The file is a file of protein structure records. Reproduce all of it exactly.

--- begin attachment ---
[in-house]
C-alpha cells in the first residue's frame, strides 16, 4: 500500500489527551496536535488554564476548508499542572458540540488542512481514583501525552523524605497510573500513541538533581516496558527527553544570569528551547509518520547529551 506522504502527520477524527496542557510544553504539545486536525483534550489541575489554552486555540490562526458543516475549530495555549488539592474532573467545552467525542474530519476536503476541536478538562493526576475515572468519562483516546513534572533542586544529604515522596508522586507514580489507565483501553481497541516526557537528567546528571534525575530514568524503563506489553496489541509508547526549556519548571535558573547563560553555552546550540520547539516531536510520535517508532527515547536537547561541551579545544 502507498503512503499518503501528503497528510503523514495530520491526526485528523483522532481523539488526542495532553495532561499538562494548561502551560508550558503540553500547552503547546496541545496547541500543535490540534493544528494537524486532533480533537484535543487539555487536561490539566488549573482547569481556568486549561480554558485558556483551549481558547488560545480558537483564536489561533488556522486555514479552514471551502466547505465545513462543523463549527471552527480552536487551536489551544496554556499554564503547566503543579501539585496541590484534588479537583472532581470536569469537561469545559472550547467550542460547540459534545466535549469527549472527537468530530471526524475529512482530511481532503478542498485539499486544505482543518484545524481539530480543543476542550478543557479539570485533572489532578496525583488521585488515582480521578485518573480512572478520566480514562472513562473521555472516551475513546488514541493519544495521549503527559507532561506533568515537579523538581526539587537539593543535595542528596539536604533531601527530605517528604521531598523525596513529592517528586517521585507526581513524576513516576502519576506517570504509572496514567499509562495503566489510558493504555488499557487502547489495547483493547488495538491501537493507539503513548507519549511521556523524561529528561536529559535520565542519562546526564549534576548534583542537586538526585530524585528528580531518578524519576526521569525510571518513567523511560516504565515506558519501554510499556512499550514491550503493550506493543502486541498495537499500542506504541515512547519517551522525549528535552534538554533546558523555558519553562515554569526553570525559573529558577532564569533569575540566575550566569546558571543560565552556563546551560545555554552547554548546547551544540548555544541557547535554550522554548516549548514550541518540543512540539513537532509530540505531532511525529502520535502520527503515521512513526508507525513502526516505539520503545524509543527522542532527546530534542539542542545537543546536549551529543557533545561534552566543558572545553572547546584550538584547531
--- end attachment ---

[in-house]
C-alpha cells in the first residue's frame, strides 16, 4: 500500500489527551496536535488554564476548508499542572458540540488542512481514583501525552523524605497510573500513541538533581516496558527527553544570569528551547509518520547529551 506522504502527520477524527496542557510544553504539545486536525483534550489541575489554552486555540490562526458543516475549530495555549488539592474532573467545552467525542474530519476536503476541536478538562493526576475515572468519562483516546513534572533542586544529604515522596508522586507514580489507565483501553481497541516526557537528567546528571534525575530514568524503563506489553496489541509508547526549556519548571535558573547563560553555552546550540520547539516531536510520535517508532527515547536537547561541551579545544 502507498503512503499518503501528503497528510503523514495530520491526526485528523483522532481523539488526542495532553495532561499538562494548561502551560508550558503540553500547552503547546496541545496547541500543535490540534493544528494537524486532533480533537484535543487539555487536561490539566488549573482547569481556568486549561480554558485558556483551549481558547488560545480558537483564536489561533488556522486555514479552514471551502466547505465545513462543523463549527471552527480552536487551536489551544496554556499554564503547566503543579501539585496541590484534588479537583472532581470536569469537561469545559472550547467550542460547540459534545466535549469527549472527537468530530471526524475529512482530511481532503478542498485539499486544505482543518484545524481539530480543543476542550478543557479539570485533572489532578496525583488521585488515582480521578485518573480512572478520566480514562472513562473521555472516551475513546488514541493519544495521549503527559507532561506533568515537579523538581526539587537539593543535595542528596539536604533531601527530605517528604521531598523525596513529592517528586517521585507526581513524576513516576502519576506517570504509572496514567499509562495503566489510558493504555488499557487502547489495547483493547488495538491501537493507539503513548507519549511521556523524561529528561536529559535520565542519562546526564549534576548534583542537586538526585530524585528528580531518578524519576526521569525510571518513567523511560516504565515506558519501554510499556512499550514491550503493550506493543502486541498495537499500542506504541515512547519517551522525549528535552534538554533546558523555558519553562515554569526553570525559573529558577532564569533569575540566575550566569546558571543560565552556563546551560545555554552547554548546547551544540548555544541557547535554550522554548516549548514550541518540543512540539513537532509530540505531532511525529502520535502520527503515521512513526508507525513502526516505539520503545524509543527522542532527546530534542539542542545537543546536549551529543557533545561534552566543558572545553572547546584550538584547531